Good morning from Augusta, where surprise surprise, the nasty campaigning in Maine elections continues on what should be a holiday, Election Day Eve.
I’ve been focused on what is to come tomorrow far, far longer than any holiday, so excuse me if I’m trying to be festive. I’m trying to come up with traditions to launch for Election Day Eve but all the best ideas are already taken for the day before Christmas (rum nogs), New Year’s (champagne and kiss your sweetie) and Thanksgiving (meet all your old hometown friends at the local bar). Go ahead with any of those but don’t forget 1. It’s Monday and 2. If you drink more than about two rum nogs you might sleep right through Election Day. Your body is not ready. Here’s your soundtrack.
Anyway, back to the nasty campaigning I mentioned. This past weekend was marked by a flurry of written appeals to voters followed up with a flurry of press releases complaining about those appeals.
On Saturday, the Maine Democratic Party claimed that Assistant Senate Majority Leader Andre Cushing of Newport distributed a campaign mailer for himself and GOP House candidate David Haggan that Democrats say didn’t include a disclaimer disclosing who paid for the mailer.
Jonathan Wayne, executive director of the Maine Ethics Commission, said via email this morning that the panel “received a complaint about a joint postcard mailing by Sen. Andre Cushing and House candidate David Haggan. They both split the cost of the mailing and reported the costs in 24 hour reports already on file with the commission. So, the only real compliance issue is that the postcard does not contain the required “paid for” disclaimer statement. The commissioners will consider this at the meeting this morning.”
The commission was scheduled to meet Monday on a different complaint. The Maine Democratic Party asked the commission to investigate David Edsall, a House candidate from Ellsworth whose picture appeared in two newspaper advertisements and a mailing paid for by John Linnehan, who is running for the Ellsworth City Council.
The allegations against Cushing followed a Friday report on Maine Public that a political action committee run by House Minority Leader Ken Fredette of Newport has paid for political ads that look like local newspapers. Among other complaints from Democrats is that the “newspapers” falsely suggest that some GOP candidates have won endorsements from David Trahan, executive director of the influential Sportsman’s Alliance of Maine, when in fact the group endorsed the Democrat in the race.
“It’s not OK and I think they need to apologize,” said Trahan to Maine Public.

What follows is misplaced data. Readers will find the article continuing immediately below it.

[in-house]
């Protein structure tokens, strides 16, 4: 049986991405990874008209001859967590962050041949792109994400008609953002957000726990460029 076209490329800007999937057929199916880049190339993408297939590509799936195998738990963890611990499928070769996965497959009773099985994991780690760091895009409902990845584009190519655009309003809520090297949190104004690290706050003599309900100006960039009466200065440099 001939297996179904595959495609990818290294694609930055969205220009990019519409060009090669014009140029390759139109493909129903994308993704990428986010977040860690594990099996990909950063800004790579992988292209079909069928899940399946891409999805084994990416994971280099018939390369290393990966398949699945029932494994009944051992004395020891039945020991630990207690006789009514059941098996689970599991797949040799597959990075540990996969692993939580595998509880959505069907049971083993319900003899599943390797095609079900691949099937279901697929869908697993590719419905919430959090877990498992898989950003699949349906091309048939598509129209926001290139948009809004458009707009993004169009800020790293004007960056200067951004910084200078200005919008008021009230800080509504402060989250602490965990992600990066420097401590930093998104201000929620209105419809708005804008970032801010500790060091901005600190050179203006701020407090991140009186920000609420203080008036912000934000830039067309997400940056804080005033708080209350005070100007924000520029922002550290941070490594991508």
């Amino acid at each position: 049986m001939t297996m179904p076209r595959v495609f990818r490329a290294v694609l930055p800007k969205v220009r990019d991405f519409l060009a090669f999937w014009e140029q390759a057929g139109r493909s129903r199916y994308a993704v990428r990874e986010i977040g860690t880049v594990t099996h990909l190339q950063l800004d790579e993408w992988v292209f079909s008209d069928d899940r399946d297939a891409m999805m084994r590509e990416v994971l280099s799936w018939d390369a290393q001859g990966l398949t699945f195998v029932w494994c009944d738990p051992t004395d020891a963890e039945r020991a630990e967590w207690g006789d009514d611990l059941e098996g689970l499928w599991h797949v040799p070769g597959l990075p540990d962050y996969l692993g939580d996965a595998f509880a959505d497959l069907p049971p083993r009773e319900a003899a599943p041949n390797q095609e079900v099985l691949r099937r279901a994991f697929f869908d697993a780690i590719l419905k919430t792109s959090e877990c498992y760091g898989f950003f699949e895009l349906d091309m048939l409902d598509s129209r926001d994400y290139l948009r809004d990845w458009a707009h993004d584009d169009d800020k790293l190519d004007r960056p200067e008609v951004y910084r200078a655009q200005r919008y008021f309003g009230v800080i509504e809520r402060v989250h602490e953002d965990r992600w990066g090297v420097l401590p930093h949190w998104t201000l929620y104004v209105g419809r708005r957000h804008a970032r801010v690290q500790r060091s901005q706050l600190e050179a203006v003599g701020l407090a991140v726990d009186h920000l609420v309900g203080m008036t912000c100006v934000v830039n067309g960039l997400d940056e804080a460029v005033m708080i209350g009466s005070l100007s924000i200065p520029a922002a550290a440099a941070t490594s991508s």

(I make no comment on the content of these political ads but learning that the GOP thinks newspaper-like materials are powerful enough to be used as campaign literature is a good way to start the week.)
Also on Saturday, the Maine Republican Party issued a release claiming that Rep. George Hogan, who represents Old Orchard Beach, is actually living in Saco. The release included a copy of a signed and notarized statement from Hogan’s neighbors claiming that his former residence has been unoccupied for much of the summer. Hogan said he’s between homes but has lived in Old Orchard Beach all his life.
“I recently bought a second house in the district and it is currently undergoing renovations,” said Hogan in a written statement provided by the Maine Democratic Party. “I’ll be living there full time when the renovations are complete.”
Wayne of the ethics commission said his organization had not received any complaint related to Hogan’s residence.
Allegations this close to Election Day are clearly meant to sway the outcome of close races and regardless of how credible or incredible they seem, should be taken with healthy dose of skepticism. The relevant context here is that both sides are crying foul, or perhaps that both sides are engaging in dirty tricks while pointing fingers at the opposition.
It’s just another Election Day Eve in Maine.
“Twas the day before election,
And all through the house
Every creature that’s stirring
Is calling the other side a louse.”
Or worse . — Christopher Cousins
New poll puts Clinton ahead of Trump in Maine
The Democrat-leaning Maine People’s Resource Center had a poll in the field last week that found Democrat Hillary Clinton with a lead over Republican Donald Trump in Maine’s presidential race. The poll gave Clinton 45.2 percent support, compared with 38.5 support for Trump, 7.3 support for Libertarian Gary Johnson and 3.6 support for Green Party candidate Jill Stein. Just 5.4 percent of survey respondents said they were undecided.